Haunting Of Bly Manor Star T'Nia Miller Breaks Down Hannah's Devastating Twist
"The tragedy [of Hannah] is it's too late when she allows herself to be loved."
Spoilers ahead for The Haunting of Bly Manor. Of all the tragedies in The Haunting of Bly Manor, the fate of Bly's housekeeper Hannah Grose is one of the most devastating. She has a sweet and slow-burn romance with the charming chef Owen throughout the show, but in Episode 5, we learn the morbid truth: Hannah has been dead the whole time. She was pushed down a well by Peter Quint right before Dani arrived at Bly, and her grand Parisian romance with Owen will never be more than a fantasy.
"The tragedy [of Hannah] is it's too late when she allows herself to be loved," actor T'nia Miller explains of her character, pointing to the late-season scene in which Hannah — already a ghost — finally admits to Owen that she'd love to run off to Paris with him. "She's so busy loving everybody else that she's unable to receive that love because of the fear of being hurt and being let down."
It's for this reason that Miller, a London native known for her roles in the BBC thriller Witless and sci-fi drama Years and Years, was initially hesitant to play Hannah. "[She] just seemed very nice," Miller says with a laugh. "I don't play nice. I don't do nice."
But as a single mother, Miller did connect with Hannah's ability to "put aside your own personal feelings" and "just soldier on" for your loved ones. "Hannah's very loving and cares passionately and is fiercely loyal," she says. "I'm all of those things too, but I'm also an East Londoner and a Caribbean woman and I'm straight down the line, as they say."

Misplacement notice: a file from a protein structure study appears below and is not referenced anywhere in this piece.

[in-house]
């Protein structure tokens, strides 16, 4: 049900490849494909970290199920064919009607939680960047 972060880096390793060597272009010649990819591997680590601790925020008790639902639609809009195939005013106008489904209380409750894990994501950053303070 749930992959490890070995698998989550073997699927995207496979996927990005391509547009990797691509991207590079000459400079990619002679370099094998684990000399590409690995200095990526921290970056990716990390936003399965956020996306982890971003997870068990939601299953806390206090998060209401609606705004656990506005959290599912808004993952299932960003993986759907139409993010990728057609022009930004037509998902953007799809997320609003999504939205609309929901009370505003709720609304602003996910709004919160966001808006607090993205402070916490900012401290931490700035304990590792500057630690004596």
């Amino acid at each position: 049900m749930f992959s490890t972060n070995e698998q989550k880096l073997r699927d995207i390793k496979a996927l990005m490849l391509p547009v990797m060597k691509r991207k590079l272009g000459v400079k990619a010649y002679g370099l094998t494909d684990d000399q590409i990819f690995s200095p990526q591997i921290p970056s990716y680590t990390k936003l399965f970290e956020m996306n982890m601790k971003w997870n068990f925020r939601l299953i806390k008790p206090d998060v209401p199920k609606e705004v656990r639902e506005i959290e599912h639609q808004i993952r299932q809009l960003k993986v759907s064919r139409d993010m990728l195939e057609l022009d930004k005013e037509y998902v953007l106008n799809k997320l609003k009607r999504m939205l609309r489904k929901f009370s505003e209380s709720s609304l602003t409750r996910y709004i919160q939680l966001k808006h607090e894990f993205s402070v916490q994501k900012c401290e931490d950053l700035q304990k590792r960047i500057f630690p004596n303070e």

This reflects in Hannah's work at Bly, where she maintains her professionalism even when it means denying her own desires. There are only a handful of adults living at the estate, and "Hannah fancies herself as the lady of the manor because she's been there the longest," Miller explains. "She's seen it all ... and it's hers to run so we see her turn out very tidy, very prim, very proper."
When Hannah meets Owen — a younger man who cooks, cares for his mom, and thoughtfully quotes Thomas Merton — she's thrown for a loop. "[Her husband] Sam left her for another woman, and as a 40-year-old woman in the 1980s, she spent the last five years with no sex, nothing," Miller says. "But here comes this handsome man who she immediately fancies and falls in love with."
It's the memory of the first time she met Owen that Hannah returns to over and over again in death, helping to keep herself grounded enough to physically materialize in the present. "I don't want to slip away. I want to stay here, with you," she tells Owen in her memories. Hannah's will to be with him is so strong that no one at Bly even suspects she's dead. She sips tea that doesn't go down her throat and holds onto items the other ghosts can't. Hannah's love for Owen — and her love for the children — sustain her in a very literal way.
After Dani allows The Lady of the Lake to possess her, Hannah and the rest of the ghosts are finally freed from the grounds. Owen stays with Hannah's body until the funeral, gently cleaning her with a lavender cloth in preparation for burial. Later, he opens a restaurant in Paris called A Batter Place, where he hangs a photo of Hannah on the wall. "The love that [Owen and Hannah] had for each other was beyond lust. It was genuine acceptance," Miller says.
When asked what Hannah would do if she ever got a chance to see A Batter Place, Miller smiles. "She'd be there organizing things and writing up the blackboard that goes outside for the menu. She'd be tasting all of his dishes. She'd be keeping it spic and span and cleaning it from top to bottom," the actor imagines. "She would just be 100% supporting [Owen] in that journey. They would have had the best time."